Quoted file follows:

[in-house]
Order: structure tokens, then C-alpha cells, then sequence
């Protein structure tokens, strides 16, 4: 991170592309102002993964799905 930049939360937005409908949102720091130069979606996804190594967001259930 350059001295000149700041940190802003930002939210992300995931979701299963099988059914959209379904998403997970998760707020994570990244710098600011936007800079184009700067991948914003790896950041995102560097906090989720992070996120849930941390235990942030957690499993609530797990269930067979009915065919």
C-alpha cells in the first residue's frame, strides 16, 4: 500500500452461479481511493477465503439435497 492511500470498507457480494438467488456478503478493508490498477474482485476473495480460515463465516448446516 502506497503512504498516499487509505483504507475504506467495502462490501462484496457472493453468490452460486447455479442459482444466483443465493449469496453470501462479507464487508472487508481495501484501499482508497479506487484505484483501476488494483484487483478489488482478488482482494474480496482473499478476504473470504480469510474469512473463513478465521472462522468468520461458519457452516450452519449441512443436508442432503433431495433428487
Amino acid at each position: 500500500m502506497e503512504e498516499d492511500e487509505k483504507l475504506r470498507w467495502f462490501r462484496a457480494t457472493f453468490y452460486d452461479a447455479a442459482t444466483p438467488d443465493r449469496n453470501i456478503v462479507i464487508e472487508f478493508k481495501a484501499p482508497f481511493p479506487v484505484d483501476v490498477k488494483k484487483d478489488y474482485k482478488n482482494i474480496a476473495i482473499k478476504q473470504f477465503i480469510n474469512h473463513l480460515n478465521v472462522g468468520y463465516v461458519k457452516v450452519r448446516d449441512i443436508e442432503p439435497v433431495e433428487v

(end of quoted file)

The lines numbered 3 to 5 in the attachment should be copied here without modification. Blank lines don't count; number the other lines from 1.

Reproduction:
């Protein structure tokens, strides 16, 4: 991170592309102002993964799905 930049939360937005409908949102720091130069979606996804190594967001259930 350059001295000149700041940190802003930002939210992300995931979701299963099988059914959209379904998403997970998760707020994570990244710098600011936007800079184009700067991948914003790896950041995102560097906090989720992070996120849930941390235990942030957690499993609530797990269930067979009915065919």
C-alpha cells in the first residue's frame, strides 16, 4: 500500500452461479481511493477465503439435497 492511500470498507457480494438467488456478503478493508490498477474482485476473495480460515463465516448446516 502506497503512504498516499487509505483504507475504506467495502462490501462484496457472493453468490452460486447455479442459482444466483443465493449469496453470501462479507464487508472487508481495501484501499482508497479506487484505484483501476488494483484487483478489488482478488482482494474480496482473499478476504473470504480469510474469512473463513478465521472462522468468520461458519457452516450452519449441512443436508442432503433431495433428487
Amino acid at each position: 500500500m502506497e503512504e498516499d492511500e487509505k483504507l475504506r470498507w467495502f462490501r462484496a457480494t457472493f453468490y452460486d452461479a447455479a442459482t444466483p438467488d443465493r449469496n453470501i456478503v462479507i464487508e472487508f478493508k481495501a484501499p482508497f481511493p479506487v484505484d483501476v490498477k488494483k484487483d478489488y474482485k482478488n482482494i474480496a476473495i482473499k478476504q473470504f477465503i480469510n474469512h473463513l480460515n478465521v472462522g468468520y463465516v461458519k457452516v450452519r448446516d449441512i443436508e442432503p439435497v433431495e433428487v